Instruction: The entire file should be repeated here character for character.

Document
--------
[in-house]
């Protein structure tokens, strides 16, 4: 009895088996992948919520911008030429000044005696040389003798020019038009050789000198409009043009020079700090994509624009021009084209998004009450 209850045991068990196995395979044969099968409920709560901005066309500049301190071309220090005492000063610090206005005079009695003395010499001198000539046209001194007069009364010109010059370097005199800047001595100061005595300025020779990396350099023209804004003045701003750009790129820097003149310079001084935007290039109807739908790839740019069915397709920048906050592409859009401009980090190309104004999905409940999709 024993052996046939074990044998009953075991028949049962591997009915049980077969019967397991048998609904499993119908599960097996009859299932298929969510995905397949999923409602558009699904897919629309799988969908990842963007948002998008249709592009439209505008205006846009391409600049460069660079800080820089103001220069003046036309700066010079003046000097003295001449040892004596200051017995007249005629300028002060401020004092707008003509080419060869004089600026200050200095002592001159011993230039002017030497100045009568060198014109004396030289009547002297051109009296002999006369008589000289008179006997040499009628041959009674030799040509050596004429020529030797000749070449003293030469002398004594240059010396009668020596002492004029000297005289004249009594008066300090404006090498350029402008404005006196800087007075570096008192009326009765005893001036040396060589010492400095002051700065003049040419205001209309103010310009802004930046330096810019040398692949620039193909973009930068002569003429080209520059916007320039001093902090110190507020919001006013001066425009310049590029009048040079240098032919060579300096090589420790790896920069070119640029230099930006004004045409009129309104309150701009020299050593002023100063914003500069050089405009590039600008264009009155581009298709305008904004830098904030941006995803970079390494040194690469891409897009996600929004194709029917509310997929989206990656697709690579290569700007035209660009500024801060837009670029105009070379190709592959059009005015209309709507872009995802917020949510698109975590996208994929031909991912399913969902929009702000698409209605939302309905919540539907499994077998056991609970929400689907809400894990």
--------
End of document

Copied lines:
[in-house]
């Protein structure tokens, strides 16, 4: 009895088996992948919520911008030429000044005696040389003798020019038009050789000198409009043009020079700090994509624009021009084209998004009450 209850045991068990196995395979044969099968409920709560901005066309500049301190071309220090005492000063610090206005005079009695003395010499001198000539046209001194007069009364010109010059370097005199800047001595100061005595300025020779990396350099023209804004003045701003750009790129820097003149310079001084935007290039109807739908790839740019069915397709920048906050592409859009401009980090190309104004999905409940999709 024993052996046939074990044998009953075991028949049962591997009915049980077969019967397991048998609904499993119908599960097996009859299932298929969510995905397949999923409602558009699904897919629309799988969908990842963007948002998008249709592009439209505008205006846009391409600049460069660079800080820089103001220069003046036309700066010079003046000097003295001449040892004596200051017995007249005629300028002060401020004092707008003509080419060869004089600026200050200095002592001159011993230039002017030497100045009568060198014109004396030289009547002297051109009296002999006369008589000289008179006997040499009628041959009674030799040509050596004429020529030797000749070449003293030469002398004594240059010396009668020596002492004029000297005289004249009594008066300090404006090498350029402008404005006196800087007075570096008192009326009765005893001036040396060589010492400095002051700065003049040419205001209309103010310009802004930046330096810019040398692949620039193909973009930068002569003429080209520059916007320039001093902090110190507020919001006013001066425009310049590029009048040079240098032919060579300096090589420790790896920069070119640029230099930006004004045409009129309104309150701009020299050593002023100063914003500069050089405009590039600008264009009155581009298709305008904004830098904030941006995803970079390494040194690469891409897009996600929004194709029917509310997929989206990656697709690579290569700007035209660009500024801060837009670029105009070379190709592959059009005015209309709507872009995802917020949510698109975590996208994929031909991912399913969902929009702000698409209605939302309905919540539907499994077998056991609970929400689907809400894990």